Georgia lawmakers establish Feb. 23 as Ahmaud Arbery Day 

The inaugural Ahmaud Arbery Day will be marked with prayer vigils and memorial events, including a sponsored run.

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Today marks the second anniversary of the murder of Ahmaud Arbery, and as the three men who killed him have been convicted on both the state and federal level, lawmakers in the state of Georgia are working to honor this 25-year-old victim of a modern-day lynching. 

House Resolution 688, which honors Arbery as one of its most distinguished citizens, passed earlier this year. The bill designates February 23 as an annual day of recognition for Arbery, who was shot and killed by Travis McMichael, his father, retired Brunsick police officer Gregory McMichael and their neighbor, William “Roddie” Bryan

A demonstrator holds a sign at the Glynn County Courthouse in Oct. 2021 as jury selection began in the trial of the shooting death of Ahmaud Arbery in Brunswick, Georgia. (Photo: Sean Rayford/Getty Images)

All three men have been convicted of murder by the state of Georgia and of federal hate crimes by the U.S. government. 

The inaugural day will be marked with prayer vigils and memorials, The Washington Post reports. Since Arbery was killed as he jogged through the Satilla Shores neighborhood in Brunswick, Georgia, the state’s legislature is also encouraging 2.23-mile runs in his memory. A sponsored run will be held today in Arbery’s honor, as will a walk through the neighborhood where he was killed.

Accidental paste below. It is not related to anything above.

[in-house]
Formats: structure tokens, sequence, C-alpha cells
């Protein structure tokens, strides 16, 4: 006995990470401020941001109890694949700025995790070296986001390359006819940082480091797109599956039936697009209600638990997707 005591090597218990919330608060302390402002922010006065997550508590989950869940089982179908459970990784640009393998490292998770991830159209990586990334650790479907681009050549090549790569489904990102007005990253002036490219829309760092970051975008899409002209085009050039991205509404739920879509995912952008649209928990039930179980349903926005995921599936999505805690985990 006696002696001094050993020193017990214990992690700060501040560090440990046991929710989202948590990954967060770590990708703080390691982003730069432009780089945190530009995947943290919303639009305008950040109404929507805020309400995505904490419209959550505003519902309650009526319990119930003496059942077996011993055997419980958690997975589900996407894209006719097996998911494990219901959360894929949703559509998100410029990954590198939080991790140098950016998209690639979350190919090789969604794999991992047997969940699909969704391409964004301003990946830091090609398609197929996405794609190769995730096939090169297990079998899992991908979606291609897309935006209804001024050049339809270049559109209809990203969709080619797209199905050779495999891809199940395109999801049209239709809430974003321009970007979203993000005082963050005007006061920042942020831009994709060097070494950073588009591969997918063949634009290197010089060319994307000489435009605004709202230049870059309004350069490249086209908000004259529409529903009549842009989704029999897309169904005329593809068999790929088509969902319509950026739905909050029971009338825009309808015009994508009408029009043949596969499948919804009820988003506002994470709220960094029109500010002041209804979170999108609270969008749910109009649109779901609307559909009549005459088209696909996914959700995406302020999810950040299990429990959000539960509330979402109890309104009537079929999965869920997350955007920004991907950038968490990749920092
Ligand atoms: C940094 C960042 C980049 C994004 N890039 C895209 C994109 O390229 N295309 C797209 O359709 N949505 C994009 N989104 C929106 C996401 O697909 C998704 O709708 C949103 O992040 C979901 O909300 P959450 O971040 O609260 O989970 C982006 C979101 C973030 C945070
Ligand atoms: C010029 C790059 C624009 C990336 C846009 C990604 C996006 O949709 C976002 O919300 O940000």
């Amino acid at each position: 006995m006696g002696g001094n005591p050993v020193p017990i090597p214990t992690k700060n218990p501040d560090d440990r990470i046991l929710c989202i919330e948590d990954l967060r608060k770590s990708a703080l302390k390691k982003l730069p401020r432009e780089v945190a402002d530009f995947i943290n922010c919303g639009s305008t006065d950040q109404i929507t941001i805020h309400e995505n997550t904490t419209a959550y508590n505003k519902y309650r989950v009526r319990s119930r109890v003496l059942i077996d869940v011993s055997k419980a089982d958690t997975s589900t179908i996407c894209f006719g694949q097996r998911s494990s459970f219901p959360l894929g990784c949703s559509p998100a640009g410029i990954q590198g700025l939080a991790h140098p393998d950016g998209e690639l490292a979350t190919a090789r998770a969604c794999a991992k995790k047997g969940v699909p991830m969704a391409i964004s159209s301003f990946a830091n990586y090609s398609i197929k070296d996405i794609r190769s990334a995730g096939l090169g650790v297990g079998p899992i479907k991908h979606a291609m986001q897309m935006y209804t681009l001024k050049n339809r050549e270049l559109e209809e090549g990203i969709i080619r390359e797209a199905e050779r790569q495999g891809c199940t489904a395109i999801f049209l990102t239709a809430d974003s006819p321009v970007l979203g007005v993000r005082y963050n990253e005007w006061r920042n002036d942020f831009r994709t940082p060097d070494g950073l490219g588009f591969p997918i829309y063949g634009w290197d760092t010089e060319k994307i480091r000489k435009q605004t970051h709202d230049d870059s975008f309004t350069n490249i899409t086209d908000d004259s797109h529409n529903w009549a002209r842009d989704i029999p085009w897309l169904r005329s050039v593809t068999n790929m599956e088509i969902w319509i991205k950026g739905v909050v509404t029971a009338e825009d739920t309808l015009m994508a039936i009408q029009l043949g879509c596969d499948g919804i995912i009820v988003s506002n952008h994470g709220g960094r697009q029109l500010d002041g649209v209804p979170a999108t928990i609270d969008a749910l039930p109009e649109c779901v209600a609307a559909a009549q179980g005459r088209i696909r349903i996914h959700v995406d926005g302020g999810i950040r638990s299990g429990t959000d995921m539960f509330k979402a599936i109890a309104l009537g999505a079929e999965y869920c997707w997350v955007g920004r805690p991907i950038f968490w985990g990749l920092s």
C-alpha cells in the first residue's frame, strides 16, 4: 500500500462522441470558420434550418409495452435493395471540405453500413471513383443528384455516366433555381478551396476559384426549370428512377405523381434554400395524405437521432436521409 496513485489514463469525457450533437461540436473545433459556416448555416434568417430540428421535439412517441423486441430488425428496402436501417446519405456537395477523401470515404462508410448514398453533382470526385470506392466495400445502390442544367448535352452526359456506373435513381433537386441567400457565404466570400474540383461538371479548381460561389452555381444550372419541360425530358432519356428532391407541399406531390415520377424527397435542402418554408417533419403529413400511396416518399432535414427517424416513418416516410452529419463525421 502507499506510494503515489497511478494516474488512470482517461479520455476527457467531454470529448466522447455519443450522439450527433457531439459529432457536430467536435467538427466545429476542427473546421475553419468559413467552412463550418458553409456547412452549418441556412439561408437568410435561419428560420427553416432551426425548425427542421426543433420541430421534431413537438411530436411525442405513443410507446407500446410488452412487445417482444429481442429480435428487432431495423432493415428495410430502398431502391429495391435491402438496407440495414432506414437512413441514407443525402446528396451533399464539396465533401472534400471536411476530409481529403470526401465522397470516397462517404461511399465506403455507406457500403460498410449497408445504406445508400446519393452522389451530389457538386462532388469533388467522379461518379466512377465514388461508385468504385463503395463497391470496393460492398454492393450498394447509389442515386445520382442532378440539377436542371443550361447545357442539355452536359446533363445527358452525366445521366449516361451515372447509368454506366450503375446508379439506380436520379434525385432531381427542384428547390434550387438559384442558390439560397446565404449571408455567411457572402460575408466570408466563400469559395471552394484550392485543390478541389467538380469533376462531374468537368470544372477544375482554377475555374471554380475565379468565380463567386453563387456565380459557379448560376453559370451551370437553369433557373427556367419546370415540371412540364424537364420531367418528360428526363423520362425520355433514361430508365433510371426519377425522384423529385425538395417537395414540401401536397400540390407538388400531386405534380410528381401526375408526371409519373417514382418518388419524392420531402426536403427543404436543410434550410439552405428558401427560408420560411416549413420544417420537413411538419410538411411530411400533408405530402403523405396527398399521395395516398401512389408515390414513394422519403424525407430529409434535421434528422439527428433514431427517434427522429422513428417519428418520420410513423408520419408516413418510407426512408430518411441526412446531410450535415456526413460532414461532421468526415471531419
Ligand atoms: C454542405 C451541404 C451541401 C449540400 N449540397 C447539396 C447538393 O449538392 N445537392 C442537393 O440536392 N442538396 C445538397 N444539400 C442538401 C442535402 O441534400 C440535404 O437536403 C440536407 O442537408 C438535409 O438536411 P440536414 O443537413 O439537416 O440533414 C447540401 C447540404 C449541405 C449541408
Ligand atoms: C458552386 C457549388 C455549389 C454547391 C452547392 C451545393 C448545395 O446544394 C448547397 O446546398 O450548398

The Ahmaud Arbery Foundation, which was established by Arbery’s mother, Wanda Cooper-Jones, is encouraging supporters to “pause” for 23 seconds in memory of her son or to make a $23 donation to the foundation, which supports Black boys and young men by helping streamline their access to mental health resources. 

Cooper-Jones, who will be speaking in Atlanta to mark the tragic anniversary, has been a champion for her son since his murder. During the victim’s impact statement at the sentencing of the trio convicted of his murder, she said, “Today I laid you to rest. I told you, I love you. And someday, somehow I would get you justice. Son, I love you as much today as I did [the] day that you were born. Raising you was the honor of my life, and I’m very proud of you.”

Birgit Smith Burton, the chair of the foundation, told The Washington Post that the holiday designation is an “honorable gesture,” calling it a “step in the right direction for the state of Georgia.”

“We are grateful for the leaders,” she added, “who are using their position and influence to ensure that Georgia does what’s right in memory of Ahmaud.”

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